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How your data is helping to fatten up big tech firms like Amazon

How many times have you been asked to fill in an online survey? Or answer ‘a quick question’ after buying something online? It’s a lot right? That’s because customer experience data is more crucial than ever, in the eyes of growing businesses. 

Companies that have seen their revenues grow over the last year collected far more customer experience (CX) data than non-growth companies, according to a new survey conducted by Gartner.

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The results of the survey showed that almost 80% of growth businesses use customer surveys to collect CX data, while only 58% of non-growth organisations do the same.

“There is a clear trend among growing companies to actively collect CX data using a wide variety of tools such as surveys, usability testing, focus groups and real-time analytics,” said Jessica Ekholm, research vice president at Gartner.

“This is what we call the outside-in approach — the idea that customer value creation, customer orientation and CX will drive long-term business success.”

Data has been a hot topic in the world of tech for some time, with increasing pressure on giants like Facebook and Amazon to be responsible with users’ data. CX data is slightly different, being sourced mainly via surveys, rather than given to a company when you sign up for their service.

However, both sorts of data are contributing to the huge amounts of information that ‘big tech’ collects from users.

A Guardian report shone more light on this as long ago as 2017. A reporter requested all the data that dating app, Tinder, had collected on her and received 800 pages in response. It’s a figure that puts the importance of data – and the popularity of collecting it – into sharp perspective.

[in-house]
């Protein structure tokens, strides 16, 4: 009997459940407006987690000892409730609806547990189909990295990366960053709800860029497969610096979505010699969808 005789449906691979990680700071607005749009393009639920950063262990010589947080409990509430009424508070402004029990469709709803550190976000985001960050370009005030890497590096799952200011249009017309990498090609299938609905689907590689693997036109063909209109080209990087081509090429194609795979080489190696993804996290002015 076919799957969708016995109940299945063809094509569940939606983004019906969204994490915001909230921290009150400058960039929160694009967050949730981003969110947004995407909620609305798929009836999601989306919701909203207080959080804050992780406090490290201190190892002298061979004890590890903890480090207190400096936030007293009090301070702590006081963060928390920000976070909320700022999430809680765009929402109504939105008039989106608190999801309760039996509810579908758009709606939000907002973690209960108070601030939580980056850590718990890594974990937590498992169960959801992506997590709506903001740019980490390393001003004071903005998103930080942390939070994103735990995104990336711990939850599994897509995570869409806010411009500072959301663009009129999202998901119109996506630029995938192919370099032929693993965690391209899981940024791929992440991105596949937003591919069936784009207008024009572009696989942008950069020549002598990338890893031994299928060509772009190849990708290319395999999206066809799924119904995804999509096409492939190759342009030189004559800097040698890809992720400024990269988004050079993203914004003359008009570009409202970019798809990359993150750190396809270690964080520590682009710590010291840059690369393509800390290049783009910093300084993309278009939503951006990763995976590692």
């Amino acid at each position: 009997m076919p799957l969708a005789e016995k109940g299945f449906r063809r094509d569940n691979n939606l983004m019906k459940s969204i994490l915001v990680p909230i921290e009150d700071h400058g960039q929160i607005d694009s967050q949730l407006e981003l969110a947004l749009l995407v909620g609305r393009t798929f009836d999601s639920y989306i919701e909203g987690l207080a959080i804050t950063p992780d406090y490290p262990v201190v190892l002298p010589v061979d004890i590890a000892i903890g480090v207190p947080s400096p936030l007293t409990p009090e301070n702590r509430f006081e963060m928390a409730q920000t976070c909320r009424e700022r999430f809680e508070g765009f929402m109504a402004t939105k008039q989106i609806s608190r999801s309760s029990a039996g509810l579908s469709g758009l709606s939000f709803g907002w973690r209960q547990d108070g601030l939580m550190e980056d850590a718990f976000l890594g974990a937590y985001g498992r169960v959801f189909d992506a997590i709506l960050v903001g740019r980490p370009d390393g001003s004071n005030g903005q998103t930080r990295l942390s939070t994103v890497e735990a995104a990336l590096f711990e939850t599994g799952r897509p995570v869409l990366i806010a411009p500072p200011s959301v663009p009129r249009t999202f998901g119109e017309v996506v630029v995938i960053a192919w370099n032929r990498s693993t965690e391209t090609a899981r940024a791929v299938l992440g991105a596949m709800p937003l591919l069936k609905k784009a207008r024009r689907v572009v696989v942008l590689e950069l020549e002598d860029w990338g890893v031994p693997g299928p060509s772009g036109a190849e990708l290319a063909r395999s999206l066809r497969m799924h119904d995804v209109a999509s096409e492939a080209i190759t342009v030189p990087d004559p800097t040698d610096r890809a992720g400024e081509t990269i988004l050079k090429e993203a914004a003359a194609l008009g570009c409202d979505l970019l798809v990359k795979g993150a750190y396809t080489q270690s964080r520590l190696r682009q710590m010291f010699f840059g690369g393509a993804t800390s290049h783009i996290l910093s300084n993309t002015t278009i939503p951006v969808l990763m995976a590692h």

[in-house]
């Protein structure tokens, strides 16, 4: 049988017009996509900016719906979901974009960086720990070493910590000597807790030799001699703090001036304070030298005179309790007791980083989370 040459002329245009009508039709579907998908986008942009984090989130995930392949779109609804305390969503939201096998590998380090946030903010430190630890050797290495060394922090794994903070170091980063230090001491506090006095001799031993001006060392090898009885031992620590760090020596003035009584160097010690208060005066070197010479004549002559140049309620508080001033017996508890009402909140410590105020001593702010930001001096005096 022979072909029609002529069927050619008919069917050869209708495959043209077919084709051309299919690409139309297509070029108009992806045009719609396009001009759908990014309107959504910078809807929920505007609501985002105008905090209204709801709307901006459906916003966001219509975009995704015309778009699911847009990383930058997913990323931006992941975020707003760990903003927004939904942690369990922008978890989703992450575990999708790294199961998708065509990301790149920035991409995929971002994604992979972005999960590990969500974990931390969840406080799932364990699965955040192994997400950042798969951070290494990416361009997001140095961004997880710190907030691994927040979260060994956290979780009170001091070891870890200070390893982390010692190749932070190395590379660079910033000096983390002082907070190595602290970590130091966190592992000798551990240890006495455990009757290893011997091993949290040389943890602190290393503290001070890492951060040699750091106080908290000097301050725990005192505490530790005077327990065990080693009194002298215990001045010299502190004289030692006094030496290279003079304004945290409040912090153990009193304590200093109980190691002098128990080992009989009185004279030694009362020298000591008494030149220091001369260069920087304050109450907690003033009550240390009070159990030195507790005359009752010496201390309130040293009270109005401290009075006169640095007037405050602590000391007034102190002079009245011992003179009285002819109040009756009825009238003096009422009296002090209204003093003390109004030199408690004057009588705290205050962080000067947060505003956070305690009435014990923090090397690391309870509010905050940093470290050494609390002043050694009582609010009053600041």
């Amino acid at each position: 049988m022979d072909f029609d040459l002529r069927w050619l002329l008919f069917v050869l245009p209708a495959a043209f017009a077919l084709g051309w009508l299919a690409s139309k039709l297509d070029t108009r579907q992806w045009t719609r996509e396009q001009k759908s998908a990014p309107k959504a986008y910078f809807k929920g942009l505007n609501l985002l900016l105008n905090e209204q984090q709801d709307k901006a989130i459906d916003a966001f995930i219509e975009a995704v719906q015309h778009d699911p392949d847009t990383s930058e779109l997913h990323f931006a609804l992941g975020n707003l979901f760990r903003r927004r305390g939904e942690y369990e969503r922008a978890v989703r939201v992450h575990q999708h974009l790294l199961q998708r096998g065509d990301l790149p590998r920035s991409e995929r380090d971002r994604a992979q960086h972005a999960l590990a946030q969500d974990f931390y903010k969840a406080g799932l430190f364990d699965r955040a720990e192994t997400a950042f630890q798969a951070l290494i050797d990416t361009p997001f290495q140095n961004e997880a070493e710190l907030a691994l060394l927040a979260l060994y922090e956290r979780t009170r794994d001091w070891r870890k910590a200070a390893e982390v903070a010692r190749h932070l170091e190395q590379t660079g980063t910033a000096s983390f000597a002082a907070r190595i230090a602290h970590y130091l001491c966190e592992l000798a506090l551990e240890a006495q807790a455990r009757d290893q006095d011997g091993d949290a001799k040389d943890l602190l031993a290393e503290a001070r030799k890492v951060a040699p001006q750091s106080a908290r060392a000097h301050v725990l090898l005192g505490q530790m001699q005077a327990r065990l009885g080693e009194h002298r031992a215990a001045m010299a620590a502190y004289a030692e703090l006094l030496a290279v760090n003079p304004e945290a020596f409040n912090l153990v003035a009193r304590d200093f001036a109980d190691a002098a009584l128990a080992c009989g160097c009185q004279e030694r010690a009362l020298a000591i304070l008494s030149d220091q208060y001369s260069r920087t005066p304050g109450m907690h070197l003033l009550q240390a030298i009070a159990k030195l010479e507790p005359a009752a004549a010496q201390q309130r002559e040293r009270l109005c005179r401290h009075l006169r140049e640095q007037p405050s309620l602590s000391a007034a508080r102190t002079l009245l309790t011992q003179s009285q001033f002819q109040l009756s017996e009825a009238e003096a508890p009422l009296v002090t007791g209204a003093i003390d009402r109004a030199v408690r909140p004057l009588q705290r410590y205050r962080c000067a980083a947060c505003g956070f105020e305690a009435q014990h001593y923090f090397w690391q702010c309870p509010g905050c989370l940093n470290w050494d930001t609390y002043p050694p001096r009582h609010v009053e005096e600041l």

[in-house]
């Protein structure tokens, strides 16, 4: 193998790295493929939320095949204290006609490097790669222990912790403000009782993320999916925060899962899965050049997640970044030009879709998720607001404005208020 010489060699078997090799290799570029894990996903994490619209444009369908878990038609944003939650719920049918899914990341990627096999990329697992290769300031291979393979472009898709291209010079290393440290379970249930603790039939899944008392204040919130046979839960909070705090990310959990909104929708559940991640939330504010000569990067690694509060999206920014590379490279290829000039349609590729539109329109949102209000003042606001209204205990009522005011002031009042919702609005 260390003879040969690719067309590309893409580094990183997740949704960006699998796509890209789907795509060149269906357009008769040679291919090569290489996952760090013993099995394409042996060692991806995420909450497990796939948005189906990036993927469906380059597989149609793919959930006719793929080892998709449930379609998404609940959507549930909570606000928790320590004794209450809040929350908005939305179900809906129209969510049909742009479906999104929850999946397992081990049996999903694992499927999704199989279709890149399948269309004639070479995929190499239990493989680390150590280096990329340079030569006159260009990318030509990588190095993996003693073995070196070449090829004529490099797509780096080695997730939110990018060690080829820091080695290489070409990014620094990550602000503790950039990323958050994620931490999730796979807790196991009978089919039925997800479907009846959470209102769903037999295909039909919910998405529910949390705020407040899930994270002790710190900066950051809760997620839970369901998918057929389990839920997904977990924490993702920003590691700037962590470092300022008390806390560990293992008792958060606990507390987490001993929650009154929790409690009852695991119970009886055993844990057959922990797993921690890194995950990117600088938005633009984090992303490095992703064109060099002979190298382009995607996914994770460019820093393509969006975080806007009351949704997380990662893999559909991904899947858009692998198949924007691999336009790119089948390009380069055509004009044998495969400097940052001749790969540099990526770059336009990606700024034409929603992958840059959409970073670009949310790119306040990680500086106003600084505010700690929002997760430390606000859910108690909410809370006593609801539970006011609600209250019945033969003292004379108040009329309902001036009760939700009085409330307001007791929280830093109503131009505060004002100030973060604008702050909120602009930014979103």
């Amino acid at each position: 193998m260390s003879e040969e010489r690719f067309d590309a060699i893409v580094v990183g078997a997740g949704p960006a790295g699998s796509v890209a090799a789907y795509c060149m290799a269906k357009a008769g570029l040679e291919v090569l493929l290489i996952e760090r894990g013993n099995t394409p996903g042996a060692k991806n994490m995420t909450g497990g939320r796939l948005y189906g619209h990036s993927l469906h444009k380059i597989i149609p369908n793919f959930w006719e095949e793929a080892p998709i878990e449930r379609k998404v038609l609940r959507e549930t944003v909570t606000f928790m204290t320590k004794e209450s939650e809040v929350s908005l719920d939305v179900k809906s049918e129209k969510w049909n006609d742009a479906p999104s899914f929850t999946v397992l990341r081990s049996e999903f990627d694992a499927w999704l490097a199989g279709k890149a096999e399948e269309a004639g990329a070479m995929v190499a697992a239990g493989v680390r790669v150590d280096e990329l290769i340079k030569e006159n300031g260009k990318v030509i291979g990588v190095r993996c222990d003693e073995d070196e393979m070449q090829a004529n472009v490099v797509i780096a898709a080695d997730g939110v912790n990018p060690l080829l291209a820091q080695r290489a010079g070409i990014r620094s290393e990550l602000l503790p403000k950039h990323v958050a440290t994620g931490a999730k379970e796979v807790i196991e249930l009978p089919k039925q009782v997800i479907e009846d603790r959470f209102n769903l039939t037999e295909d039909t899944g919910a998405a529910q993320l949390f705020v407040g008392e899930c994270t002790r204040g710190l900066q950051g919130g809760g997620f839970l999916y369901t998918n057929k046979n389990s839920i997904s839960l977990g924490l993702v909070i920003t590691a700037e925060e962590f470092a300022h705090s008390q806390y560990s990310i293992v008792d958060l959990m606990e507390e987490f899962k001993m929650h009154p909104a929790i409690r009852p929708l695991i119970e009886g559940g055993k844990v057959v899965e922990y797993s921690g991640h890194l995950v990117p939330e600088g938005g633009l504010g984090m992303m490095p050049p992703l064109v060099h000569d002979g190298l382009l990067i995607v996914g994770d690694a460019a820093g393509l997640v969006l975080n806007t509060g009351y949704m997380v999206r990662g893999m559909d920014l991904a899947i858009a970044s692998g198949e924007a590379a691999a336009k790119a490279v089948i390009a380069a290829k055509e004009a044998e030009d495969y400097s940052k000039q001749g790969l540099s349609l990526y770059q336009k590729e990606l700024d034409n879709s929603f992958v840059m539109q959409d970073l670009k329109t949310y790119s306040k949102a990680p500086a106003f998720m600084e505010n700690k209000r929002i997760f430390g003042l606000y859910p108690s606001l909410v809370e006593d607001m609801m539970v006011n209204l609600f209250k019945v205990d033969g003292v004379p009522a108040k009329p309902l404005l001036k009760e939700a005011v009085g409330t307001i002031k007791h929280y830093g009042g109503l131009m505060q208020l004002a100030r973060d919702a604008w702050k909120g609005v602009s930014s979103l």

Gartner’s latest findings reinforce the fact that businesses believe your data is crucial to growth. In this case, CX data can offer real insight into what customers want from products and services. However, as Gartner notes – and as internet users well know – the sheer amount of ‘quick questions’ thrown at us online can easily lead to survey fatigue, which reduces the accuracy and quality of responses.

“Despite their widespread use, customer surveys have some flaws that limit their ability to collect quality CX data,” said Ekholm. “Recognizing this, growth companies are beginning to use near- or real-time analytics, to complement or build upon the data collected from surveys.”

“Companies that leverage AI and near- and real-time analytics applications to collect customer data will stand out as CX leaders in the next five to 10 years.”

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Between survey fatigue, data breach stories and the slightly scary amount of data that companies hold on their customers, it’s easy to see why consumers aren’t always excited about the subject. However, companies are more enthusiastic than ever to collect consumer data and we shouldn’t expect that to change any time soon.

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